This new movement seems to have many businesses very worried and upset as they are concerned that they could be sued for harassment. As a result, I have been doing lots of workshops on how to create a harassment-free work environment. This is not ‘rocket science’ but does require more self-awareness of how what we say and do is being perceived by those around us. It means we need to exhibit more emotional IQ.
According to many labour codes as well as the Human Rights Act, employees are entitled to a safe, comfortable and respectful workplace and if an organization is not providing that they could conceivably be reported.
To that end, it is not just the leaders who need to be aware and commit to this sort of culture by modelling appropriate behaviours and respectfully listening to their people. They must also put into place appropriate policies and procedures for dealing with situations that could be construed as harassment. The HR department, managers/supervisors and the employee assistance person need to be aware of those policies and procedures so that they can help employees to deal effectively with issues that may arise when someone exhibits behaviours, exchanges or technology in ways that make others feel disrespected, unsafe or uncomfortable.
Some people may not feel able to confront someone who they feel has disrespected them and that is when they must seek assistance and support from either their manager or HR person. It should be done very soon after the incident as humans do not remember details for very long and it is important to explain exactly what happened, where and when. If others observed the situation, enlisting their input could also be helpful.
In addition, humans are not mind readers so if one does not let the “offender” know that they did something inappropriate, the behaviour will likely be repeated. That is why it is best to tell them or get someone in authority to deal with them very soon after the incident.
I usually run an exercise in this workshop where I divide the attendees into three groups. Group one is to come up with examples of visual harassment, Group two is to come up with examples of verbal harassment, and Group three is to come up with examples of physical harassment. I never cease to be surprised at what the third group comes up with as examples: pushing, spitting, touching, punching, kicking. Really??? Are these not adults? How can grown adults behave like this? I guess I should no longer be surprised because it happens at pretty much every workshop but it still astounds me.
I like to do this exercise as it draws their attention to issues that they might not consider issues and how to be more considerate of the diversity in the workplace these days. People from different cultures, religions, and countries have experienced different morals, practices, and expectations for how one speaks and acts with others. Here is an example: a few years ago we went on a Safari to Kenya. During the trip, we visited a Masai village and before we went the guide advised not to pat the little kids on their heads as this is viewed as very disrespectful in this culture. We would never have known that and would likely have patted some kids on the head, so we were very glad that she told us about this custom. Most of us are probably very ignorant of how things are done in other countries and cultures and so may do things that are viewed as disrespectful without realizing it. That is why the person on the receiving end needs to educate us.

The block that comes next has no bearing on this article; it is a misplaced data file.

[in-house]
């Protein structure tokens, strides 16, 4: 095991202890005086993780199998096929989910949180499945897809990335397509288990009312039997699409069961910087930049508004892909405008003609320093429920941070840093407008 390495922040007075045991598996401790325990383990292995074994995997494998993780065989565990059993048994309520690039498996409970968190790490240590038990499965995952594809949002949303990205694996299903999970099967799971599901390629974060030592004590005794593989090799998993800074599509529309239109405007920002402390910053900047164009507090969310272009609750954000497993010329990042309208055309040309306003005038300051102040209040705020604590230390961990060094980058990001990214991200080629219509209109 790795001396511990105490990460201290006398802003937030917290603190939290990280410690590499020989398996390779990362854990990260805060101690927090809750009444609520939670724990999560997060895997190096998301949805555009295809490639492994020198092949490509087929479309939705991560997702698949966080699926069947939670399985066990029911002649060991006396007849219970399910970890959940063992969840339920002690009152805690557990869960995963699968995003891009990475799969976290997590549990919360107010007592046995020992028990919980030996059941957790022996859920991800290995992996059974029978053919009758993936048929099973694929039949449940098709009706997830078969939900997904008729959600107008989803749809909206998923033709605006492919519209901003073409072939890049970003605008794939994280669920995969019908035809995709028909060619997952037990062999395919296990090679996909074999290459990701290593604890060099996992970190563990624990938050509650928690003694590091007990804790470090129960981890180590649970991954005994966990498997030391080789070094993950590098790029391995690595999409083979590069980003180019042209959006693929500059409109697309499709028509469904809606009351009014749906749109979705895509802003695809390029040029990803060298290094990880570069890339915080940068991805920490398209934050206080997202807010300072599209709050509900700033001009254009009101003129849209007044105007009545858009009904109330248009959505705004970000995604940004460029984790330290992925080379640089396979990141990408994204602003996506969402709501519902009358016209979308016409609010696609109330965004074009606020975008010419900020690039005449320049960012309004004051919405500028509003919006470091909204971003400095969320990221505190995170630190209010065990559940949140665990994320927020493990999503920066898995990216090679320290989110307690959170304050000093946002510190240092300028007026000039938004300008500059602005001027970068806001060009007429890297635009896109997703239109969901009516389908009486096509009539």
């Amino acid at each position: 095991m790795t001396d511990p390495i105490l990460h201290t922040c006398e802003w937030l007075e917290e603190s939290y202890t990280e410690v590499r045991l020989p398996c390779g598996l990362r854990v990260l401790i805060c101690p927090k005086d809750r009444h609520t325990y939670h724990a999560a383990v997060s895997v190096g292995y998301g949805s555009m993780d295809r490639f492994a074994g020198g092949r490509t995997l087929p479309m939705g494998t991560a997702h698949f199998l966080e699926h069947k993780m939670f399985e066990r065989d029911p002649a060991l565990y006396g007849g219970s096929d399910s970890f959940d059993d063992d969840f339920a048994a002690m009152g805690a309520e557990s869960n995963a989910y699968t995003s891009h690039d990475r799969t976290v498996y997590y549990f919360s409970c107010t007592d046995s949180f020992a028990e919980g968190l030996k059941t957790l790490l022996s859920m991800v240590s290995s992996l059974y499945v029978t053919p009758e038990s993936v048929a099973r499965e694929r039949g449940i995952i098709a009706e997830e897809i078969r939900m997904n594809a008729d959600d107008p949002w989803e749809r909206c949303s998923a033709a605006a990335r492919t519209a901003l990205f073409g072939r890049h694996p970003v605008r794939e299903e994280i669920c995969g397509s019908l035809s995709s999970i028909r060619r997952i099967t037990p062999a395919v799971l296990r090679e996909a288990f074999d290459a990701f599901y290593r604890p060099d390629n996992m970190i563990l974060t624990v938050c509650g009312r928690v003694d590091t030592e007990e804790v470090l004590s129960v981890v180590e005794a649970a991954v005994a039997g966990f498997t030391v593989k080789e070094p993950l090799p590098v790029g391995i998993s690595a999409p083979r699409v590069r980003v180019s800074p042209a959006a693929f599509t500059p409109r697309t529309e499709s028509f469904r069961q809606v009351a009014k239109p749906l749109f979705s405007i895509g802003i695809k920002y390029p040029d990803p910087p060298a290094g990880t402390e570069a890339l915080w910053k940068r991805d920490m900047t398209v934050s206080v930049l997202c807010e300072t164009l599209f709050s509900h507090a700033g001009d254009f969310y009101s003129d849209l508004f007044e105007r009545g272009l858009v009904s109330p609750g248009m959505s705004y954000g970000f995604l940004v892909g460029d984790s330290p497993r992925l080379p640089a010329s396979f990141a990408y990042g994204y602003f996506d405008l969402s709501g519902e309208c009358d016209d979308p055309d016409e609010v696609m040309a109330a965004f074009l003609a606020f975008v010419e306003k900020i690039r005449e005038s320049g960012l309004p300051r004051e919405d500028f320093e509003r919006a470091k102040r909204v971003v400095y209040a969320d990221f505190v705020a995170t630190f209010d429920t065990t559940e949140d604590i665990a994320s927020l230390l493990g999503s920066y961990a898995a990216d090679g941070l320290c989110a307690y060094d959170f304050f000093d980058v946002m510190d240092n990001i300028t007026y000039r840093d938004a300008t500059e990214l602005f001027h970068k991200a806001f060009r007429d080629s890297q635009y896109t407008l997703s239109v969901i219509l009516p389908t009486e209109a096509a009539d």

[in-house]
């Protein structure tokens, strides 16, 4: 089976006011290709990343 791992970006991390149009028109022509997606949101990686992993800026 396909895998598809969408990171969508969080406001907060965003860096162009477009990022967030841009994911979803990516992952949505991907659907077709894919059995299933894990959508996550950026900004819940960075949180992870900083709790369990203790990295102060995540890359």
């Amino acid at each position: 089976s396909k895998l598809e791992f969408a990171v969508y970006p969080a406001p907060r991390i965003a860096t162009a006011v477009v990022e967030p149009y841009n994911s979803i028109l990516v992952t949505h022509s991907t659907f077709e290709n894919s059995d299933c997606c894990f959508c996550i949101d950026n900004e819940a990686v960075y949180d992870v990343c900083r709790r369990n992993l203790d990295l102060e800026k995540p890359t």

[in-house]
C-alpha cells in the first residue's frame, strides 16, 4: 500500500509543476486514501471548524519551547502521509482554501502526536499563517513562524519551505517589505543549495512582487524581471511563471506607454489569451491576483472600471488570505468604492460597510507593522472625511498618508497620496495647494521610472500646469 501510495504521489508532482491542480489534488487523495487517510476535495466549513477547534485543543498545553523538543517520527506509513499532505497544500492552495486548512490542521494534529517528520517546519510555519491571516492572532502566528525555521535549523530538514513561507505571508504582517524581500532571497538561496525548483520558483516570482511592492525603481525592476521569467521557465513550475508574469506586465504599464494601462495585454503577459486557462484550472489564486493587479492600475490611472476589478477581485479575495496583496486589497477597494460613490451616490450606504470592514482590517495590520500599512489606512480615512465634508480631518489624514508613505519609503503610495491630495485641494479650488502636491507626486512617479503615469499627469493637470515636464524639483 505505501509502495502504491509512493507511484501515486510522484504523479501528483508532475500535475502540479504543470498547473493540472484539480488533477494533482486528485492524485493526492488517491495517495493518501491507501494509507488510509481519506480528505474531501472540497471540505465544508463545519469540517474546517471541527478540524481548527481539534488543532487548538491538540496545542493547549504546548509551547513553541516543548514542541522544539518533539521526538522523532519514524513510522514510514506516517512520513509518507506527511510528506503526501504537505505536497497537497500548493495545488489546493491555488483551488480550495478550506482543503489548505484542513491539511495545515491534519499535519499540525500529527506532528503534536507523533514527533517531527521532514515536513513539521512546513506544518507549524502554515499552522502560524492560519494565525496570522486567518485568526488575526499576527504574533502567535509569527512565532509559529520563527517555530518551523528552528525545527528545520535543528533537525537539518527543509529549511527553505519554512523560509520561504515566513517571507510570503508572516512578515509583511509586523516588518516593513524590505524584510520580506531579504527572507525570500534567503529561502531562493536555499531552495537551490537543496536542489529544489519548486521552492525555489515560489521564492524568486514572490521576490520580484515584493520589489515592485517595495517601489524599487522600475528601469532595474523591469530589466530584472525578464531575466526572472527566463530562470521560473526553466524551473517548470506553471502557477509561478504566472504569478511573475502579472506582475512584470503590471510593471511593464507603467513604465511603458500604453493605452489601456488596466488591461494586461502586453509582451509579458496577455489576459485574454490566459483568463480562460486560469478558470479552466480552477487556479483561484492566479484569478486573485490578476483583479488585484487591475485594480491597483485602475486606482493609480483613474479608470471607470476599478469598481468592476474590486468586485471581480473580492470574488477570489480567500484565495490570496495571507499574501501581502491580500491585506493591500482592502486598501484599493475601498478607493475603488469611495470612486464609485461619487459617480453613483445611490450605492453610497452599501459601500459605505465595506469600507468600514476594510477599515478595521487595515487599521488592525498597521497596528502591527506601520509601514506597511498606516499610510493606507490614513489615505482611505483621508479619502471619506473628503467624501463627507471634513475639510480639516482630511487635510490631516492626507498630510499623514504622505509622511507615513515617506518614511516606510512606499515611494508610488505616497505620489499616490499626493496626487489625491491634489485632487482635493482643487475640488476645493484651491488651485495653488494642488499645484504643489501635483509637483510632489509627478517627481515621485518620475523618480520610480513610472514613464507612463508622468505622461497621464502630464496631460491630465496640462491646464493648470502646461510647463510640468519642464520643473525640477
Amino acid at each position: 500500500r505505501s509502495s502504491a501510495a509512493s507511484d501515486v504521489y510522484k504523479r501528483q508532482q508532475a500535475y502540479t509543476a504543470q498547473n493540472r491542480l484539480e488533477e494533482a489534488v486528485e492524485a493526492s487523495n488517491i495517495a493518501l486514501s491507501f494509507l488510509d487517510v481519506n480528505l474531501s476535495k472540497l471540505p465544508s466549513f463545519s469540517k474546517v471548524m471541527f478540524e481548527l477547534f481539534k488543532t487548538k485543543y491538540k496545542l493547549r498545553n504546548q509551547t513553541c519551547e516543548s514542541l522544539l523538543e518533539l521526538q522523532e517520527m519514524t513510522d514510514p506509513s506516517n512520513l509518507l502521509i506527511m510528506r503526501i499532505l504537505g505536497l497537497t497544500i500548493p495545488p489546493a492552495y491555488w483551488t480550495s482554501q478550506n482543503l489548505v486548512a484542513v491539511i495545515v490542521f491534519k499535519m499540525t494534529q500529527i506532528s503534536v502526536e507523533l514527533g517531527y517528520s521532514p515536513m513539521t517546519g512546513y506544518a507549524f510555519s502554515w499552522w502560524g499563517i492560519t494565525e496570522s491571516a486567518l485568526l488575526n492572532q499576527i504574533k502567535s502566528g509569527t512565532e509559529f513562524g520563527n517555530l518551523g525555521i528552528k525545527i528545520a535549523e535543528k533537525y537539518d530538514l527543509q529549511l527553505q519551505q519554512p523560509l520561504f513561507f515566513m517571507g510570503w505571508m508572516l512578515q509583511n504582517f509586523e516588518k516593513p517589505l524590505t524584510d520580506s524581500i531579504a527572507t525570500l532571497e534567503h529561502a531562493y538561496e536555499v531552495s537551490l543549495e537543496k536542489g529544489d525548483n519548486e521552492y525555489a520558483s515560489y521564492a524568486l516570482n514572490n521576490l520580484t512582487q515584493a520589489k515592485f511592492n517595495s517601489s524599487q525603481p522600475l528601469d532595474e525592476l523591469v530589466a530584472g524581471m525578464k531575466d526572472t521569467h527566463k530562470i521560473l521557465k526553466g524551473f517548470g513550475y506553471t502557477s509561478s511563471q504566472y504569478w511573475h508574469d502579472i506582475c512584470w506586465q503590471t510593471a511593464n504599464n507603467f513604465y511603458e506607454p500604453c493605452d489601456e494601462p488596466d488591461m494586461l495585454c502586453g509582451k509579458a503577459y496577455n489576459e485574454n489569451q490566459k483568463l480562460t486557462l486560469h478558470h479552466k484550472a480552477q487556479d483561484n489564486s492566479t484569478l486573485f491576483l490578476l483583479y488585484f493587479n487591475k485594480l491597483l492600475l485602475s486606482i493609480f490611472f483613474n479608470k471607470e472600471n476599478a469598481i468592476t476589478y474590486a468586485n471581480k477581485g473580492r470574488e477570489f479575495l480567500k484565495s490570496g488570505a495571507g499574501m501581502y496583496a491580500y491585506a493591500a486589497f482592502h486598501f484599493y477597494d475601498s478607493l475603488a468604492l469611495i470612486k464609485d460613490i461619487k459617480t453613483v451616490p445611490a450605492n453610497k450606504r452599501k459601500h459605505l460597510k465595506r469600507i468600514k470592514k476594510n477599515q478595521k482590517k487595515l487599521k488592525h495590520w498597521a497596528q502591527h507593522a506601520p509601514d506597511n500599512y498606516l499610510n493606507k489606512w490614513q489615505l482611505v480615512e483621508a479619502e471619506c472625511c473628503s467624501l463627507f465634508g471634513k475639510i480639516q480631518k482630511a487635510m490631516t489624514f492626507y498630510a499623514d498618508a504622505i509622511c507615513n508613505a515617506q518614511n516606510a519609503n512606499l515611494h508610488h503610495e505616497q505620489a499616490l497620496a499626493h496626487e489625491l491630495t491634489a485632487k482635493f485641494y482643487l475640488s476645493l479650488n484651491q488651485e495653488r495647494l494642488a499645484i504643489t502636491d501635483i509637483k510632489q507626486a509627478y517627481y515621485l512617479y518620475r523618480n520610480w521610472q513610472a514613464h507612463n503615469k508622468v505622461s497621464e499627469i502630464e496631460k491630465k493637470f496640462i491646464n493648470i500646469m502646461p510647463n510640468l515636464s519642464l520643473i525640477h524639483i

Again, we need to pay attention to the non-verbal reactions of others….the look on their face, the way they are standing, etc. It could indicate that we have done something inappropriate and then we can ask what we did so that we do not repeat it.
If one is told that something was disrespectful and we repeat it anyway, that becomes harassment. If we do not repeat the action or words, then we are done and there is no harassment…..we can apologize and make sure not to repeat the issue.
Finally, it is very important today to pay attention to the words we use, the gestures we use, the pictures and emails we may share, the screensavers we have, posters we may have in a common area, etc. All of these things could be viewed as disrespectful to others if we do not understand what matters to them from their life experiences. In addition, inappropriate touching, comments, or blockage of passage is just not acceptable and should be avoided at all costs.
If we are respectful of one another, mindful of how we speak to each other and pay attention to how what we have said and done is being perceived by our colleagues, the workplace will be a happier place for everyone. Happy environments usually mean higher performance, productivity, efficiency, and creativity which is good for everyone.